Poison Ivy Isn’t the Only Irritating Plant of Summer

poison-sumac-itchy-plants.jpgNothing can put a damper on a restful summer’s eve faster than the uncontrollable itch caused by an irritating plant. And while avoiding “leaflets three” is good advice, allergies to many other troublesome plants can develop literally out of the blue, causing red, itchy blisters. Sudden sensitivities after years of resistance to offending plants are common.

Skin-irritant plants in the DC metro area

Now that the summer season is in full-swing, learn to identify some of the most common offenders that lurk in parks, on trails, and in the backyard.

In the mid-Atlantic region, some common plants to watch out for include:

  • Bishop’s flower (Ammi majus) - also known as false Queen Anne’s lace, can cause light sensitivity, hives, and nasal inflammation.
  • Giant hogweed, wild parsnip (Heracleum mantegazzianum) - a noxious weed that grows to over ten feet tall, blooms around the Fourth of July, sap causes photodermatitis; possible third degree burns and blindness.
    hogweed itchy plant
  • Parsnip (Pastinaca sativa) - a root vegetable, sap and leaves can cause red, blistering skin (known as parsnip burn) days after contact; wear gloves when handling.
  • Poison ivy (Toxicodendron radicans) - has three leaflets; great climber.
    poison ivy itchy plant
  • Poison oak - (Toxicodendron pubescens) also has three leaflets; grows upright, has hairy leaves.
    poison oak itchy plant
  • Poison sumac (Toxicodendron vernix) - covers nearly the entire North American continent, grows 6 to 20 feet tall, identifiable by its red stems. (lead image above)
  • Ragweed (Ambrosia artemisiifolia) – its pollen can cause a rash in allergic individuals.
  • Spotted or prostrate spurge (Euphorbia maculata) - a common weed that has a milky sap that is a mild skin-irritant.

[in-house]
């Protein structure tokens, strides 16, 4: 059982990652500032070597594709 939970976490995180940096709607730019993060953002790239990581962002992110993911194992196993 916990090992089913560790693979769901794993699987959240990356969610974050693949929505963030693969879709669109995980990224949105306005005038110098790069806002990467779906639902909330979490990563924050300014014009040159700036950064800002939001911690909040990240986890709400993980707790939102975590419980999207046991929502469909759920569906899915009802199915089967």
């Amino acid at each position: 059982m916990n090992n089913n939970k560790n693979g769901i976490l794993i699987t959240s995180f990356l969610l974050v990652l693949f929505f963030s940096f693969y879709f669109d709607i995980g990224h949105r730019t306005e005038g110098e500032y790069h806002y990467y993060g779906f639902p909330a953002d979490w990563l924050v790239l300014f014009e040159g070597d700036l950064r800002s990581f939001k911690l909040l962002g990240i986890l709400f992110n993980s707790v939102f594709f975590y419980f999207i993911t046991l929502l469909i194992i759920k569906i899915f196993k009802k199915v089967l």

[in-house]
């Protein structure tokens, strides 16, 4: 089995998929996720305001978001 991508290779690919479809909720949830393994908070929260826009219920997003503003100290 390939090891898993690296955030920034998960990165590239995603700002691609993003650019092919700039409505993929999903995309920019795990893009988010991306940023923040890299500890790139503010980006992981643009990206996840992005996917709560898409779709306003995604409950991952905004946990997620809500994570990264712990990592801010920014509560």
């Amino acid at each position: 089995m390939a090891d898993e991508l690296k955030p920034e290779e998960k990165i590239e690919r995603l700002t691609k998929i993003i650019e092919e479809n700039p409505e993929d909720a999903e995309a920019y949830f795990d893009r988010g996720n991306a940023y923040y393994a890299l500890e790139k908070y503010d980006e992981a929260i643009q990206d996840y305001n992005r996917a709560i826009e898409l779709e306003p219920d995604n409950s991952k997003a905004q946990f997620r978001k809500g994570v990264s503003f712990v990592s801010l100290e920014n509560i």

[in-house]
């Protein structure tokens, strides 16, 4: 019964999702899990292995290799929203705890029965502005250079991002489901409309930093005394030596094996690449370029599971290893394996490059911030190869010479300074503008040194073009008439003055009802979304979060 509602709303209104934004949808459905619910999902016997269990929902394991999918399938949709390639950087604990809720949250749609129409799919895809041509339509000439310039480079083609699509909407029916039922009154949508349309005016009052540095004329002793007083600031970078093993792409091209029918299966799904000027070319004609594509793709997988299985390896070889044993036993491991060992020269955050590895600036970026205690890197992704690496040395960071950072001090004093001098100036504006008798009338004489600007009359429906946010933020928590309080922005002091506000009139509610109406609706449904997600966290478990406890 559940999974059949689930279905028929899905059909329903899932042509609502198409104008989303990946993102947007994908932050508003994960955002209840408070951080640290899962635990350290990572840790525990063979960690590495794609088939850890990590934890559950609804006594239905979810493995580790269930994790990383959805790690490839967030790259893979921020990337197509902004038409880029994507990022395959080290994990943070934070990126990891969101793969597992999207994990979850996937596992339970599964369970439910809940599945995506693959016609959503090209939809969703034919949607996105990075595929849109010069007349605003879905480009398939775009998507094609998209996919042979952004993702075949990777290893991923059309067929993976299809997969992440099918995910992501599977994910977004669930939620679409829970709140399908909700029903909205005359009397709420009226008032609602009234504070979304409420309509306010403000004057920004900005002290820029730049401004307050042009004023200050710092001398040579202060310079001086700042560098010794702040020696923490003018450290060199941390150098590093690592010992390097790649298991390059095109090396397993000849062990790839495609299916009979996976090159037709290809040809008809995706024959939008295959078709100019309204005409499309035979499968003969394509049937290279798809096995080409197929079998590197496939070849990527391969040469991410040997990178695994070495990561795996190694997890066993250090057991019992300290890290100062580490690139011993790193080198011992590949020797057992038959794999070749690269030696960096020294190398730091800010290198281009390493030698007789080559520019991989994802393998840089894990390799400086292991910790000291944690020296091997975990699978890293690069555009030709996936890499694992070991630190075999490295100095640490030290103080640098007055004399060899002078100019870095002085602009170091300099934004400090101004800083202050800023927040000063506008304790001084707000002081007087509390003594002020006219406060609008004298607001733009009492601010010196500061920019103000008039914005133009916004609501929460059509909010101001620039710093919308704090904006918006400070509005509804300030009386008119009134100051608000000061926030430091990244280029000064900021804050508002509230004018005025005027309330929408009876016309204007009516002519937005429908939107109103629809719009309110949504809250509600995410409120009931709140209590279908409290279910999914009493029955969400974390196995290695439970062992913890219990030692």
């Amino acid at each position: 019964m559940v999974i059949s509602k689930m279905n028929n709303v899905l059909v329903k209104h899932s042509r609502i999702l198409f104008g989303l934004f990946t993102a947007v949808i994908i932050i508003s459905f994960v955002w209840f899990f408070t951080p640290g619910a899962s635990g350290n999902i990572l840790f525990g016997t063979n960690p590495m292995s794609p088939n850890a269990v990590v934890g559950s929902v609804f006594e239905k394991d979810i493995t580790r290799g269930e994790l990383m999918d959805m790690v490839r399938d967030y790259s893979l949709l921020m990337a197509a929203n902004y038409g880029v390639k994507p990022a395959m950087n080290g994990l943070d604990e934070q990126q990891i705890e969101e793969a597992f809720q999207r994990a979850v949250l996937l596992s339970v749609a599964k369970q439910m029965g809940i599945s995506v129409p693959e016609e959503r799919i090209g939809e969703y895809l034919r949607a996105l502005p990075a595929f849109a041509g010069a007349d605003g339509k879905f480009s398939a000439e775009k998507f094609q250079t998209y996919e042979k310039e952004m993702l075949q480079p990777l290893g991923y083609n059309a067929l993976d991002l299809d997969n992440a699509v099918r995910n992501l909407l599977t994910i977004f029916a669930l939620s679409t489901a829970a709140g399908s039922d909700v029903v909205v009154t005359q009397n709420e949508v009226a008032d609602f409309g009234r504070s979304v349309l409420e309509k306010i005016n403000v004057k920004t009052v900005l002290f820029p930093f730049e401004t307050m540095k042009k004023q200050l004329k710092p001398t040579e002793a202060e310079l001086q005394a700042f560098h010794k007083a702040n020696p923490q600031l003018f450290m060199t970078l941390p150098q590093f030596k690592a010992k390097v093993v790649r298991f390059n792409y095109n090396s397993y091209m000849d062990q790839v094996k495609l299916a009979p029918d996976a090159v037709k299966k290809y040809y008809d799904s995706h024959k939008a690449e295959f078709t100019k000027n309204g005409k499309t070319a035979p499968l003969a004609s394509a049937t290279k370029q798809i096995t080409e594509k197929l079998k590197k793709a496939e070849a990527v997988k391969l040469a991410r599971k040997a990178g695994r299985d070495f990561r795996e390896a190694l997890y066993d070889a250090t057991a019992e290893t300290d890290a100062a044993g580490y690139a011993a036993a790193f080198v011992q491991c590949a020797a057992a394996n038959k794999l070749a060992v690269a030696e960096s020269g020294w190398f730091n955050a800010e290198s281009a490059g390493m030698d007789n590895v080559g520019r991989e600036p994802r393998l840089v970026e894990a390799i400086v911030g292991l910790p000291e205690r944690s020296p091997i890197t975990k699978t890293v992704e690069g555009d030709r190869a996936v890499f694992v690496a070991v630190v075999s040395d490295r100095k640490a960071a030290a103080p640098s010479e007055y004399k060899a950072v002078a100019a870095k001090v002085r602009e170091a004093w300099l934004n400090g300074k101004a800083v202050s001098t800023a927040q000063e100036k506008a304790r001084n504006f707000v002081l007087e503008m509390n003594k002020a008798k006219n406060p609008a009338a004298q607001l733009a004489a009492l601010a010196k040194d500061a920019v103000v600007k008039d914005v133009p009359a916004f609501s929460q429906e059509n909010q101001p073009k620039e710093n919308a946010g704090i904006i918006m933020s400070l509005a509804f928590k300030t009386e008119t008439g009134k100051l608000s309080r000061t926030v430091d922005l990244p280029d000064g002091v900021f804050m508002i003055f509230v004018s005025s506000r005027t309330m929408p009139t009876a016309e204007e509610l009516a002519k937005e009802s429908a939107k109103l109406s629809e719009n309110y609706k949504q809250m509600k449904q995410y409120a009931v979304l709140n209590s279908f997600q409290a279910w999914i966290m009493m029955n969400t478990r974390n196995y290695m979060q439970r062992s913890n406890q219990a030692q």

• Stinging nettles (Urtica dioica) – has leaves and stems covered with piercing hairs that cause rash, pain, and swelling.
  • Trumpet creeper, cow itch (Campsis radicans) - invasive vine with red-orange flowers. Its leaves can cause skin irritation, itching, and hot and cold sensitivity.
    campsis itchy plant
  • Virginia creeper (Parthenocissus quinquefolia) - a fast-growing member of the grape family, identifiable by its five-part leaves, sap in its stems causes rash.
    virginia creeper itchy palnt
  • Wood nettle (Laportea canadensis) - found in open woods and along streams, stalks and leaves are covered with stinging hairs.

The rash, blisters, and itching reaction caused by the “poison” plants on this list is due to a resin called urushiol. Once it soaks into the skin, the invisible compound can cause discomfort for days or even weeks.

Prevention mitigates misery

The easiest way to avoid a reaction to a poisonous plant is to identify and avoid it. Accidental exposure can be avoided by dressing accordingly: long-sleeved shirt, long pants, socks and closed shoes or boots.

If the plant has made skin contact, it is important to thoroughly scrub and rinse the area as soon as possible. Some recommend the product Tecnu, Fels Naptha soap, or Dove dishwashing liquid. But any soap, and even hand sanitizer or an alcohol wipe will do.

Avoid possible transfer of plant oils from clothes by removing them immediately and placing in the washing machine. Avoid cross-contamination via washcloths, towels, bedding, and other items in the home. As an added precaution, clean garden tools and shoes with rubbing alcohol.

Cleansing the affected area may not stop an itchy plant reaction if more than ten minutes have elapsed. Less sensitive individuals have up to four hours. If a rash develops, try not to scratch, as this could cause an infection. Note than remedies that contain alcohol can scar the skin.

Home remedies for itching:

  • Baking soda paste or bath
  • Banana peel
  • Cold compresses
  • Plantain (Plantago major) - juice from the crushed leaves of this weed.
    plantain juice for treating poison ivy rash
  • Tree tea oil

Drugstore itch remedies:

  • Benadryl Gel
  • Calamine lotion
  • Calaclear
  • Colloidal oatmeal bath
  • Domboro Soothing Soak
  • Hydrocortisone 1% cream or ointment
  • Ivy-Dry
  • Milk of Magnesia

More serious cases

Some cases require a dermatologist visit for a topical or oral steroid prescription. If the rash lasts longer than three weeks, is on your face, genitals or over 30% of the body, make a doctor’s appointment. Also consult a physician if breathing difficulty or a fever develops.

Surprising facts about itchy plants:

  • Only urushiol can be spread by contact. Oozing blisters are not contagious and cannot spread the rash.
  • Repeated exposure increases sensitivity.
  • Pets are not affected but their fur and toys can carry and transfer the oily resin to humans.
 
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